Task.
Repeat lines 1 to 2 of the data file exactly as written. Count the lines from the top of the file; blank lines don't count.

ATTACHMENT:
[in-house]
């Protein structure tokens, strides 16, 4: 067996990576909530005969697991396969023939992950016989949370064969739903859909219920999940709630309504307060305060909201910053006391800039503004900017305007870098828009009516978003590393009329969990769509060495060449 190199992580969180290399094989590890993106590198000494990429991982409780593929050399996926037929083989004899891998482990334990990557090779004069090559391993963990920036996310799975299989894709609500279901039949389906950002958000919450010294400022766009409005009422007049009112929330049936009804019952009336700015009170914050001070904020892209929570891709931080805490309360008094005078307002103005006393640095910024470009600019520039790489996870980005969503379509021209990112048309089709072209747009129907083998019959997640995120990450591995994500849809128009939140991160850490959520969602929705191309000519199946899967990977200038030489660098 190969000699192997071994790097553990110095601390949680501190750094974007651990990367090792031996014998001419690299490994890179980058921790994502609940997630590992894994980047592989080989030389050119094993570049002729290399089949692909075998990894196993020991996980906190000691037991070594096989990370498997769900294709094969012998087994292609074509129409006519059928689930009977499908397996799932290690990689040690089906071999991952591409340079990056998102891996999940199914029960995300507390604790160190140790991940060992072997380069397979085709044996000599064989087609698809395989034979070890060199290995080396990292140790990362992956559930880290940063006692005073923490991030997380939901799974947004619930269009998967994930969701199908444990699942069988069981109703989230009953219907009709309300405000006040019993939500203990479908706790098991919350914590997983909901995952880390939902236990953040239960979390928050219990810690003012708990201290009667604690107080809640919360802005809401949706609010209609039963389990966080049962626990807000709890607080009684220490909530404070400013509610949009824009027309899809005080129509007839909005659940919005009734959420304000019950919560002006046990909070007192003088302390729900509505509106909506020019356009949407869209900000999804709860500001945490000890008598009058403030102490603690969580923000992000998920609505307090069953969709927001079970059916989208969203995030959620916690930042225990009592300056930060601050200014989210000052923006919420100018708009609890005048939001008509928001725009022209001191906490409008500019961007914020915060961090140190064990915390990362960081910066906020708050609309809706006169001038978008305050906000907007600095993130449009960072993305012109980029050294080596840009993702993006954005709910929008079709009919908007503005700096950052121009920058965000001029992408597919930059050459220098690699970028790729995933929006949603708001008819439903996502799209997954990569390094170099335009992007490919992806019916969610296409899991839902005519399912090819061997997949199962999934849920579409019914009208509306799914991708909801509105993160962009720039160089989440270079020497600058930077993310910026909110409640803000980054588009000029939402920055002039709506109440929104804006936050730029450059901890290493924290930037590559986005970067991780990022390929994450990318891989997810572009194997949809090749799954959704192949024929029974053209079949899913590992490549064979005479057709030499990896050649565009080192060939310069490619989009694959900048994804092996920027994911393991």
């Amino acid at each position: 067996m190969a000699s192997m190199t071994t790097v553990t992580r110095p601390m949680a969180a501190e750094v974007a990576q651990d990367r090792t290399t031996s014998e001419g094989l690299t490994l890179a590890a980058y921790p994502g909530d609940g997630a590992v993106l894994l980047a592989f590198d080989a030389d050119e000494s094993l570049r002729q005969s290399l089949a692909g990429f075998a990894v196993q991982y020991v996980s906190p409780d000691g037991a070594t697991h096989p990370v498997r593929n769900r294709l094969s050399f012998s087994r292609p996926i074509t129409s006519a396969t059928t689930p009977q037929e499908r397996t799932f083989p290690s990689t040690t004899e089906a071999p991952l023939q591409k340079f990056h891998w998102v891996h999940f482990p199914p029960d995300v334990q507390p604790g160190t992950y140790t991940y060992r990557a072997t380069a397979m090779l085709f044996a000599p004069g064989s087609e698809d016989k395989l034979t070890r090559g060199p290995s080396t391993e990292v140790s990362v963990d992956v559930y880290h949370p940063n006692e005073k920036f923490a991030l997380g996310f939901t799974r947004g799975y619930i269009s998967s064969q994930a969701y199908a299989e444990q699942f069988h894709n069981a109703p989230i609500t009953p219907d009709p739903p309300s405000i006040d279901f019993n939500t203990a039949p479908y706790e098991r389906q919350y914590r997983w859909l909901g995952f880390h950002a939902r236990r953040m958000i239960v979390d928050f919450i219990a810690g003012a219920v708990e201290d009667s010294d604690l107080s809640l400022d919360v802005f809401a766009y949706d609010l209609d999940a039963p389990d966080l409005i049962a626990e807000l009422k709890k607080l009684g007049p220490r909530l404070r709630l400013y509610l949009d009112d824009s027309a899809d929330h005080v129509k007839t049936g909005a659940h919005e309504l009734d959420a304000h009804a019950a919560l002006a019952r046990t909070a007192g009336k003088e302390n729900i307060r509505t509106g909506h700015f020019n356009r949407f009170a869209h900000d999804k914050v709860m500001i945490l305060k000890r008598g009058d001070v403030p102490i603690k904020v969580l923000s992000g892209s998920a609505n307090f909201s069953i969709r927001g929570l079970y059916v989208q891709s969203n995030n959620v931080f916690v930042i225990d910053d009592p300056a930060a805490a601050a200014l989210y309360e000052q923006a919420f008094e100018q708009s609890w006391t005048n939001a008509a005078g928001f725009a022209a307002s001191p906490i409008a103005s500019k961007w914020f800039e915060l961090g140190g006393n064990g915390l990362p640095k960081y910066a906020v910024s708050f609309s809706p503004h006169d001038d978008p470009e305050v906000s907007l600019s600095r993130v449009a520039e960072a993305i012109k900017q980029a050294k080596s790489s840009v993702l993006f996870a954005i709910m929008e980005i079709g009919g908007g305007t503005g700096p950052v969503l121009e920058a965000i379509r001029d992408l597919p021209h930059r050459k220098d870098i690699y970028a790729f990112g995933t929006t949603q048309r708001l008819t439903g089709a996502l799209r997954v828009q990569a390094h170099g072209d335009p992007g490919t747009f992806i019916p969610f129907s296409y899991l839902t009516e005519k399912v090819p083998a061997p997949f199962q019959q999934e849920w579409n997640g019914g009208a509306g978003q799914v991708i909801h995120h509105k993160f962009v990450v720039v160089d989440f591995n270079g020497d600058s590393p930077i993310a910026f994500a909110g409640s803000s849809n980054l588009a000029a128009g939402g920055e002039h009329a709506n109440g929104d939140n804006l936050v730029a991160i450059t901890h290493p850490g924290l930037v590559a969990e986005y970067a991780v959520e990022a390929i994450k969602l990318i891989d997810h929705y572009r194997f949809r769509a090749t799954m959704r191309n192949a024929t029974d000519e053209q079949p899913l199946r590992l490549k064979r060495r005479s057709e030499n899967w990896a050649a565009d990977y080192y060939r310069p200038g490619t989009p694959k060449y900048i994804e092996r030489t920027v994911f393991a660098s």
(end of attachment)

[in-house]
């Protein structure tokens, strides 16, 4: 067996990576909530005969697991396969023939992950016989949370064969739903859909219920999940709630309504307060305060909201910053006391800039503004900017305007870098828009009516978003590393009329969990769509060495060449 190199992580969180290399094989590890993106590198000494990429991982409780593929050399996926037929083989004899891998482990334990990557090779004069090559391993963990920036996310799975299989894709609500279901039949389906950002958000919450010294400022766009409005009422007049009112929330049936009804019952009336700015009170914050001070904020892209929570891709931080805490309360008094005078307002103005006393640095910024470009600019520039790489996870980005969503379509021209990112048309089709072209747009129907083998019959997640995120990450591995994500849809128009939140991160850490959520969602929705191309000519199946899967990977200038030489660098 190969000699192997071994790097553990110095601390949680501190750094974007651990990367090792031996014998001419690299490994890179980058921790994502609940997630590992894994980047592989080989030389050119094993570049002729290399089949692909075998990894196993020991996980906190000691037991070594096989990370498997769900294709094969012998087994292609074509129409006519059928689930009977499908397996799932290690990689040690089906071999991952591409340079990056998102891996999940199914029960995300507390604790160190140790991940060992072997380069397979085709044996000599064989087609698809395989034979070890060199290995080396990292140790990362992956559930880290940063006692005073923490991030997380939901799974947004619930269009998967994930969701199908444990699942069988069981109703989230009953219907009709309300405000006040019993939500203990479908706790098991919350914590997983909901995952880390939902236990953040239960979390928050219990810690003012708990201290009667604690107080809640919360802005809401949706609010209609039963389990966080049962626990807000709890607080009684220490909530404070400013509610949009824009027309899809005080129509007839909005659940919005009734959420304000019950919560002006046990909070007192003088302390729900509505509106909506020019356009949407869209900000999804709860500001945490000890008598009058403030102490603690969580923000992000998920609505307090069953969709927001079970059916989208969203995030959620916690930042225990009592300056930060601050200014989210000052923006919420100018708009609890005048939001008509928001725009022209001191906490409008500019961007914020915060961090140190064990915390990362960081910066906020708050609309809706006169001038978008305050906000907007600095993130449009960072993305012109980029050294080596840009993702993006954005709910929008079709009919908007503005700096950052121009920058965000001029992408597919930059050459220098690699970028790729995933929006949603708001008819439903996502799209997954990569390094170099335009992007490919992806019916969610296409899991839902005519399912090819061997997949199962999934849920579409019914009208509306799914991708909801509105993160962009720039160089989440270079020497600058930077993310910026909110409640803000980054588009000029939402920055002039709506109440929104804006936050730029450059901890290493924290930037590559986005970067991780990022390929994450990318891989997810572009194997949809090749799954959704192949024929029974053209079949899913590992490549064979005479057709030499990896050649565009080192060939310069490619989009694959900048994804092996920027994911393991």